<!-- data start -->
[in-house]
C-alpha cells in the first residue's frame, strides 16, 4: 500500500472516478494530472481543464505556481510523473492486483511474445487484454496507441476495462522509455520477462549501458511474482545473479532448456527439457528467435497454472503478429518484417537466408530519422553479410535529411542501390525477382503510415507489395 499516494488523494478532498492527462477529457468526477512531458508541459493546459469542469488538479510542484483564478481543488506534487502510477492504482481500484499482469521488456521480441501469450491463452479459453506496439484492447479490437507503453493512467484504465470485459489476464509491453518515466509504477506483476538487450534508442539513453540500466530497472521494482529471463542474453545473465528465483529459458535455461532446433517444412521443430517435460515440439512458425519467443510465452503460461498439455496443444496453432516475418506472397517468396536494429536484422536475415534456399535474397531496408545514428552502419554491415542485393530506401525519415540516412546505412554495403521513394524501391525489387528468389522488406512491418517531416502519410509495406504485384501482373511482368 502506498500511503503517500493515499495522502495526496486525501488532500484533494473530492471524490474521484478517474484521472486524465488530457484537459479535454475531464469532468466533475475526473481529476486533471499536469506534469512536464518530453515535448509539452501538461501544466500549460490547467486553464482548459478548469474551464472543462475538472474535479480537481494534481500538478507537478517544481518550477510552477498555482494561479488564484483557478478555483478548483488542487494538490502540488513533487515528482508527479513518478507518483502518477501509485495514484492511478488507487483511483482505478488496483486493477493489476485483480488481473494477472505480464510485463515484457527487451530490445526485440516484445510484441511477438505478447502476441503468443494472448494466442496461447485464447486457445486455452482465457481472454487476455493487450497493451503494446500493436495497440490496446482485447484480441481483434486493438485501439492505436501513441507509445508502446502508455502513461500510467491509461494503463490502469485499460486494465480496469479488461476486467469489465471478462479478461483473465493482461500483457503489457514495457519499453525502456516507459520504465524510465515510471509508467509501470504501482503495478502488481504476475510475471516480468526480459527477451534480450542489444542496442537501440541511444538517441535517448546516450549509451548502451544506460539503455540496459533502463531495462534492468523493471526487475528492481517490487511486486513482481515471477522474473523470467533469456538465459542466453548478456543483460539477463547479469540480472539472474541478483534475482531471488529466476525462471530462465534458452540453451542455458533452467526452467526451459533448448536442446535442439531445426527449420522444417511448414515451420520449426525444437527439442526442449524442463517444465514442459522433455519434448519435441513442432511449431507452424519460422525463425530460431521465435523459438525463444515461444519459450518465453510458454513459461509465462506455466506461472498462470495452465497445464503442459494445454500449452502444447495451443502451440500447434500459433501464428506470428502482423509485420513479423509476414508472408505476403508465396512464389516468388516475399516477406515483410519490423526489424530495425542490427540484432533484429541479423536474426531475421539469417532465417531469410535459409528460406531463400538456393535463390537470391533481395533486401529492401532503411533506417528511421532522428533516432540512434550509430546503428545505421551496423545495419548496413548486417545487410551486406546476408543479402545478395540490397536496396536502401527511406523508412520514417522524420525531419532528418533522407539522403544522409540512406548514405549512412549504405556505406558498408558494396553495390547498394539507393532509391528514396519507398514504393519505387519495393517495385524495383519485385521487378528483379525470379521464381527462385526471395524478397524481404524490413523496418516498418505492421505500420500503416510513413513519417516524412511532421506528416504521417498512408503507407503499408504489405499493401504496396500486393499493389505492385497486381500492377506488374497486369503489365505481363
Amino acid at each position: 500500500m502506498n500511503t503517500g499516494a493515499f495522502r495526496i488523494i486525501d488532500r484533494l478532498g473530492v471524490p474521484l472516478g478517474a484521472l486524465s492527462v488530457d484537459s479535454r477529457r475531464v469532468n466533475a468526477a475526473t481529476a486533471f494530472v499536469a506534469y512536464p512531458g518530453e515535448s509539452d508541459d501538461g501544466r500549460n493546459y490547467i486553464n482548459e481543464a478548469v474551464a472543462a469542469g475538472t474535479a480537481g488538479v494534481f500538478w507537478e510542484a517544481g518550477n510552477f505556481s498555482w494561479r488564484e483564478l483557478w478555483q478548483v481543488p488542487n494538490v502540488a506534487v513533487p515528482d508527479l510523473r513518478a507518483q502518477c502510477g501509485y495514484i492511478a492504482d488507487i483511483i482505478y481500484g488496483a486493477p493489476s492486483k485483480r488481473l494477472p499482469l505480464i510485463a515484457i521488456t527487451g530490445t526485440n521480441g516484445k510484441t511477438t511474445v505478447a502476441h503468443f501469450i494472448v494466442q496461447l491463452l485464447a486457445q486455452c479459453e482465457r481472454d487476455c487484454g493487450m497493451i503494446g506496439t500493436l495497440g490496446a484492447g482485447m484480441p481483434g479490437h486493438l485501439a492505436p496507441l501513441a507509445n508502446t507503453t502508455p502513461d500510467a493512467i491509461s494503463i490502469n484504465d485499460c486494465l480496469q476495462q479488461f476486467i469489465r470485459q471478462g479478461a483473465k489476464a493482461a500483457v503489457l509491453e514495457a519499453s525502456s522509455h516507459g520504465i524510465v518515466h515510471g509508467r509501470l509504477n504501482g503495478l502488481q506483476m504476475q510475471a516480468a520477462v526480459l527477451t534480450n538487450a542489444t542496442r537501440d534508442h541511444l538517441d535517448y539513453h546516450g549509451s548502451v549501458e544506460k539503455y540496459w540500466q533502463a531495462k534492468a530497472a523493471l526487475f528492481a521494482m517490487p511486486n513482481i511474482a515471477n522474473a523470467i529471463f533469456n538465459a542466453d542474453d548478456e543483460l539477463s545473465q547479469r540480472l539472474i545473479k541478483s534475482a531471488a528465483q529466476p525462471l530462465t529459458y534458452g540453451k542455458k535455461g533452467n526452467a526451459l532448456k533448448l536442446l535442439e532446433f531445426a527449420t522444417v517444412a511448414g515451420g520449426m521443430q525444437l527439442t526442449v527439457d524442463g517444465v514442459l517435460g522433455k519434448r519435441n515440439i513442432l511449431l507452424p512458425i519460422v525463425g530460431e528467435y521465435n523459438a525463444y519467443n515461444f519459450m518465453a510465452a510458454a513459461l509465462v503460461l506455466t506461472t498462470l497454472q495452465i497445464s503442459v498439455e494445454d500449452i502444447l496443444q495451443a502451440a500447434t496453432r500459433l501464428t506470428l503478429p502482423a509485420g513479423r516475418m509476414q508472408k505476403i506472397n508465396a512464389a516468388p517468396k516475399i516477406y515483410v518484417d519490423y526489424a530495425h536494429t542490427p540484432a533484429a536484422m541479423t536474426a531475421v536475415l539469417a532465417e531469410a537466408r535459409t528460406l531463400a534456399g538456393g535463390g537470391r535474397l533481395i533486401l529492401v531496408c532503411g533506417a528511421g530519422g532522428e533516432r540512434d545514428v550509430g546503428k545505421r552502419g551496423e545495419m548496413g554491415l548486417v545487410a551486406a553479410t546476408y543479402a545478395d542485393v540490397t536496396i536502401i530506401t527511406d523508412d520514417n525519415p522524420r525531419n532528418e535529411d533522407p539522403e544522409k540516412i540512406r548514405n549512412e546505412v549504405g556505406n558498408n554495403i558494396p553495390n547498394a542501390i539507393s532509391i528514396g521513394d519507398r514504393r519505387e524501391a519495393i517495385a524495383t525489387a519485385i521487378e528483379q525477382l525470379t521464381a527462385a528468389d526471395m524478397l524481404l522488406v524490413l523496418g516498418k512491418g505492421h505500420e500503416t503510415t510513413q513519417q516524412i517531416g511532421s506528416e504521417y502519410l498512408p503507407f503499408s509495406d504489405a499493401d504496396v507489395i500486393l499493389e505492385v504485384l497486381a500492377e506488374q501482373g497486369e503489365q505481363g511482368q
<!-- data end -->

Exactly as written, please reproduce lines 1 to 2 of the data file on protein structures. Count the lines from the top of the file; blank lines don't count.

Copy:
[in-house]
C-alpha cells in the first residue's frame, strides 16, 4: 500500500472516478494530472481543464505556481510523473492486483511474445487484454496507441476495462522509455520477462549501458511474482545473479532448456527439457528467435497454472503478429518484417537466408530519422553479410535529411542501390525477382503510415507489395 499516494488523494478532498492527462477529457468526477512531458508541459493546459469542469488538479510542484483564478481543488506534487502510477492504482481500484499482469521488456521480441501469450491463452479459453506496439484492447479490437507503453493512467484504465470485459489476464509491453518515466509504477506483476538487450534508442539513453540500466530497472521494482529471463542474453545473465528465483529459458535455461532446433517444412521443430517435460515440439512458425519467443510465452503460461498439455496443444496453432516475418506472397517468396536494429536484422536475415534456399535474397531496408545514428552502419554491415542485393530506401525519415540516412546505412554495403521513394524501391525489387528468389522488406512491418517531416502519410509495406504485384501482373511482368 502506498500511503503517500493515499495522502495526496486525501488532500484533494473530492471524490474521484478517474484521472486524465488530457484537459479535454475531464469532468466533475475526473481529476486533471499536469506534469512536464518530453515535448509539452501538461501544466500549460490547467486553464482548459478548469474551464472543462475538472474535479480537481494534481500538478507537478517544481518550477510552477498555482494561479488564484483557478478555483478548483488542487494538490502540488513533487515528482508527479513518478507518483502518477501509485495514484492511478488507487483511483482505478488496483486493477493489476485483480488481473494477472505480464510485463515484457527487451530490445526485440516484445510484441511477438505478447502476441503468443494472448494466442496461447485464447486457445486455452482465457481472454487476455493487450497493451503494446500493436495497440490496446482485447484480441481483434486493438485501439492505436501513441507509445508502446502508455502513461500510467491509461494503463490502469485499460486494465480496469479488461476486467469489465471478462479478461483473465493482461500483457503489457514495457519499453525502456516507459520504465524510465515510471509508467509501470504501482503495478502488481504476475510475471516480468526480459527477451534480450542489444542496442537501440541511444538517441535517448546516450549509451548502451544506460539503455540496459533502463531495462534492468523493471526487475528492481517490487511486486513482481515471477522474473523470467533469456538465459542466453548478456543483460539477463547479469540480472539472474541478483534475482531471488529466476525462471530462465534458452540453451542455458533452467526452467526451459533448448536442446535442439531445426527449420522444417511448414515451420520449426525444437527439442526442449524442463517444465514442459522433455519434448519435441513442432511449431507452424519460422525463425530460431521465435523459438525463444515461444519459450518465453510458454513459461509465462506455466506461472498462470495452465497445464503442459494445454500449452502444447495451443502451440500447434500459433501464428506470428502482423509485420513479423509476414508472408505476403508465396512464389516468388516475399516477406515483410519490423526489424530495425542490427540484432533484429541479423536474426531475421539469417532465417531469410535459409528460406531463400538456393535463390537470391533481395533486401529492401532503411533506417528511421532522428533516432540512434550509430546503428545505421551496423545495419548496413548486417545487410551486406546476408543479402545478395540490397536496396536502401527511406523508412520514417522524420525531419532528418533522407539522403544522409540512406548514405549512412549504405556505406558498408558494396553495390547498394539507393532509391528514396519507398514504393519505387519495393517495385524495383519485385521487378528483379525470379521464381527462385526471395524478397524481404524490413523496418516498418505492421505500420500503416510513413513519417516524412511532421506528416504521417498512408503507407503499408504489405499493401504496396500486393499493389505492385497486381500492377506488374497486369503489365505481363